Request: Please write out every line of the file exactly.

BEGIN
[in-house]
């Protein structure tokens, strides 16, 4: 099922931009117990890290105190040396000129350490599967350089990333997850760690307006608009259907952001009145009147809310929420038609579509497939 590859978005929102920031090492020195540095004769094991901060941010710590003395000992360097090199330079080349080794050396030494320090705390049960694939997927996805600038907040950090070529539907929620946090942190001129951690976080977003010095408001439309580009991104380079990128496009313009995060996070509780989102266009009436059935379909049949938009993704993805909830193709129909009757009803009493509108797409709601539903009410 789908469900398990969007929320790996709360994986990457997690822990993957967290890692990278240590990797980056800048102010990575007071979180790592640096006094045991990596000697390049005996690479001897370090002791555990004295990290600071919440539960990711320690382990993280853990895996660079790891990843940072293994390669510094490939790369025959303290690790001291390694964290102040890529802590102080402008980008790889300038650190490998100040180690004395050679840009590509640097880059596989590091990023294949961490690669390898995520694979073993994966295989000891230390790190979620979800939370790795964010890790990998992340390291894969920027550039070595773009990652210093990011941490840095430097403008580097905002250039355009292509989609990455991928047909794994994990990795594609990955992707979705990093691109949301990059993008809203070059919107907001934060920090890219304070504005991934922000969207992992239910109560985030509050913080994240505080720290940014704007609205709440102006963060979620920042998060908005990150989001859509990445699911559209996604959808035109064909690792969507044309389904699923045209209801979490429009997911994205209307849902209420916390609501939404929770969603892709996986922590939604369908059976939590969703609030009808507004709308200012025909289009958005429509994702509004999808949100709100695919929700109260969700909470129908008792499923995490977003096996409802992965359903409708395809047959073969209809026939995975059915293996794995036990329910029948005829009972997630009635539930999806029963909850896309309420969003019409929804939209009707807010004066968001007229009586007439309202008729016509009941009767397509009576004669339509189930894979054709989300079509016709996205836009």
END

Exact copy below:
[in-house]
């Protein structure tokens, strides 16, 4: 099922931009117990890290105190040396000129350490599967350089990333997850760690307006608009259907952001009145009147809310929420038609579509497939 590859978005929102920031090492020195540095004769094991901060941010710590003395000992360097090199330079080349080794050396030494320090705390049960694939997927996805600038907040950090070529539907929620946090942190001129951690976080977003010095408001439309580009991104380079990128496009313009995060996070509780989102266009009436059935379909049949938009993704993805909830193709129909009757009803009493509108797409709601539903009410 789908469900398990969007929320790996709360994986990457997690822990993957967290890692990278240590990797980056800048102010990575007071979180790592640096006094045991990596000697390049005996690479001897370090002791555990004295990290600071919440539960990711320690382990993280853990895996660079790891990843940072293994390669510094490939790369025959303290690790001291390694964290102040890529802590102080402008980008790889300038650190490998100040180690004395050679840009590509640097880059596989590091990023294949961490690669390898995520694979073993994966295989000891230390790190979620979800939370790795964010890790990998992340390291894969920027550039070595773009990652210093990011941490840095430097403008580097905002250039355009292509989609990455991928047909794994994990990795594609990955992707979705990093691109949301990059993008809203070059919107907001934060920090890219304070504005991934922000969207992992239910109560985030509050913080994240505080720290940014704007609205709440102006963060979620920042998060908005990150989001859509990445699911559209996604959808035109064909690792969507044309389904699923045209209801979490429009997911994205209307849902209420916390609501939404929770969603892709996986922590939604369908059976939590969703609030009808507004709308200012025909289009958005429509994702509004999808949100709100695919929700109260969700909470129908008792499923995490977003096996409802992965359903409708395809047959073969209809026939995975059915293996794995036990329910029948005829009972997630009635539930999806029963909850896309309420969003019409929804939209009707807010004066968001007229009586007439309202008729016509009941009767397509009576004669339509189930894979054709989300079509016709996205836009």